Objectives: Evidence on social stimuli associated with mental health is based mostly on self-reported health measures. We aimed to examine prospective associations between social connectedness and clinical diagnosis of depression and of anxiety. Methods: Longitudinal observational data merged with health insurance data comprising medical information on diagnosis of depression and anxiety were used. 1,209 randomly sampled employees of a US employer provided data for the analysis. Robust Poisson regression models were used. Multiple imputation was conducted to handle missing data on covariates. Results: Better social connectedness was associated with lower risks of subsequently diagnosed depression and anxiety, over a one-year follow-up period. Reports of feeling lonely were associated with increased risks of depression and anxiety. Association between community-related social connectedness and subsequent diagnosis of depression, but not of anxiety, was found. The associations were independent of demographics, socioeconomic status, lifestyle, and work characteristics. They were also robust to unmeasured confounding, missing data patterns, and prior health conditions. Conclusion: Social connectedness may be an important factor for reducing risks of depression and anxiety. Loneliness should be perceived as a risk factor for depression and anxiety.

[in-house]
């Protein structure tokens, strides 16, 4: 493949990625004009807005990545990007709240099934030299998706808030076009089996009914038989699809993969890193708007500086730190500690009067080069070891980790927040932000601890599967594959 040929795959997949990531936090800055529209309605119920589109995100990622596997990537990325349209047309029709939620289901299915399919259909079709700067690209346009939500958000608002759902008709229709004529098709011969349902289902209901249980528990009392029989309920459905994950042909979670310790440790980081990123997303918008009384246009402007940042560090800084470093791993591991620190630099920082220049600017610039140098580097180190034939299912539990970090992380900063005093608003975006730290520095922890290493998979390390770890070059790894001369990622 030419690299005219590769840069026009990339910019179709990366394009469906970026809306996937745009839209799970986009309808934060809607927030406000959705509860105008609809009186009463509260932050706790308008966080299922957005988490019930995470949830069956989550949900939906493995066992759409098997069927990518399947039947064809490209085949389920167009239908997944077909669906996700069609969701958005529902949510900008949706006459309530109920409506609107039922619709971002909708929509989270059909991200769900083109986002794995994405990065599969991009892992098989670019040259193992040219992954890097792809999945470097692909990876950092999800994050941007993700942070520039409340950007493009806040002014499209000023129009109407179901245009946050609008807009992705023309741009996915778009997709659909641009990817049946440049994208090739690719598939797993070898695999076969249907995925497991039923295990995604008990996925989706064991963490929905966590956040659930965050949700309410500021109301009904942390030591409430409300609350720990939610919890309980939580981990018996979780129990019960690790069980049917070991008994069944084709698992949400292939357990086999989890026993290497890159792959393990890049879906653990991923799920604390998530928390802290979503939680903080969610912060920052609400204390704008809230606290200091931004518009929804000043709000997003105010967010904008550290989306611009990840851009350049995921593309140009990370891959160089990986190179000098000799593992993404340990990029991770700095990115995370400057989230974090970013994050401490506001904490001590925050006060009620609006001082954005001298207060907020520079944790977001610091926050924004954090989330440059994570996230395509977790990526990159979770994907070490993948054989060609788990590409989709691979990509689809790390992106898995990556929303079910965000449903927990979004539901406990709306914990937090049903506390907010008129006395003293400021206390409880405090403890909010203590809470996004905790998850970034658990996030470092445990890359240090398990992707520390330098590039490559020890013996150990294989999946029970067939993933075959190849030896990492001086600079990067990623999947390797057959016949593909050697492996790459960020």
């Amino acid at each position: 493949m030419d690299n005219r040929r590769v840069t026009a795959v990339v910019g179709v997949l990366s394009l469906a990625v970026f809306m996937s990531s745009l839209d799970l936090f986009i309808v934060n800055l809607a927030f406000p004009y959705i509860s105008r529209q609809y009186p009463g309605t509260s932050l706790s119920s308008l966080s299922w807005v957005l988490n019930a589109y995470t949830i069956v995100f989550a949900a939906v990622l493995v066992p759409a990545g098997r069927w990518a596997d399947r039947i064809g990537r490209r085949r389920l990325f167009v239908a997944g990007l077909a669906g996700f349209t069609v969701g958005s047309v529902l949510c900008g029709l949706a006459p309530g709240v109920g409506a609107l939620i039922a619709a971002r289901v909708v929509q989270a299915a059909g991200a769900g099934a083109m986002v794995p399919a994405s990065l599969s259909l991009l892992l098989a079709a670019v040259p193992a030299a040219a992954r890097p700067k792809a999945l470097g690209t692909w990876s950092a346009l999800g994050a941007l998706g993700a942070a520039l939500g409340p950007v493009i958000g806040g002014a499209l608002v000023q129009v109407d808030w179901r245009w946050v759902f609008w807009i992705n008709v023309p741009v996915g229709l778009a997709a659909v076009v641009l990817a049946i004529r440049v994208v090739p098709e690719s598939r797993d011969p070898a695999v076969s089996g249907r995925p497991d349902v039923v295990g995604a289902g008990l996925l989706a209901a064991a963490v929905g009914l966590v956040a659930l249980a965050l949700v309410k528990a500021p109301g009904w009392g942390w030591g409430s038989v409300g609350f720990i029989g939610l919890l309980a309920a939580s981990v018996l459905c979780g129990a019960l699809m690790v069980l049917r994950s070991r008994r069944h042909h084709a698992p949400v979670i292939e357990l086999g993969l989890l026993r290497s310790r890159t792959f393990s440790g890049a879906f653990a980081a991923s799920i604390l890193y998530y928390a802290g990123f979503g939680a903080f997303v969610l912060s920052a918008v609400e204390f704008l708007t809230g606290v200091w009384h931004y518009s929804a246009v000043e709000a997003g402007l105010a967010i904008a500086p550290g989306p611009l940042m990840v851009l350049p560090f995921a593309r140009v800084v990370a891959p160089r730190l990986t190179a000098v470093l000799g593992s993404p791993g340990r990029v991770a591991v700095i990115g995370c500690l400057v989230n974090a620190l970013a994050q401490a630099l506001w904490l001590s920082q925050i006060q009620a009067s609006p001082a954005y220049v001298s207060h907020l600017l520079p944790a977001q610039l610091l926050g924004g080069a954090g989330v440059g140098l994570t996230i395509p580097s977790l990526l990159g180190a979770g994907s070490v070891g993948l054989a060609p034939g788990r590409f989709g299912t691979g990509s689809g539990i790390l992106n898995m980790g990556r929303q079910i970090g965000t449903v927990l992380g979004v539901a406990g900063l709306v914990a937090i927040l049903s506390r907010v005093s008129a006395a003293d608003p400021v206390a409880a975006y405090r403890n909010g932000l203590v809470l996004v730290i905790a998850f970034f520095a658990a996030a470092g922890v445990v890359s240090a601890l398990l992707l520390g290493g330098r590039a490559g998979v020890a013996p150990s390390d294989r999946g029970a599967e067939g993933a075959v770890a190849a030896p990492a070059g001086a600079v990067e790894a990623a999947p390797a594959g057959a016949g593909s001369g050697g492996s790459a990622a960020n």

Keywords: anxiety; depression; health insurance data; loneliness; mental health; social connectedness.
Copyright © 2022 Weziak-Bialowolska, Bialowolski, Lee, Chen, VanderWeele and McNeely.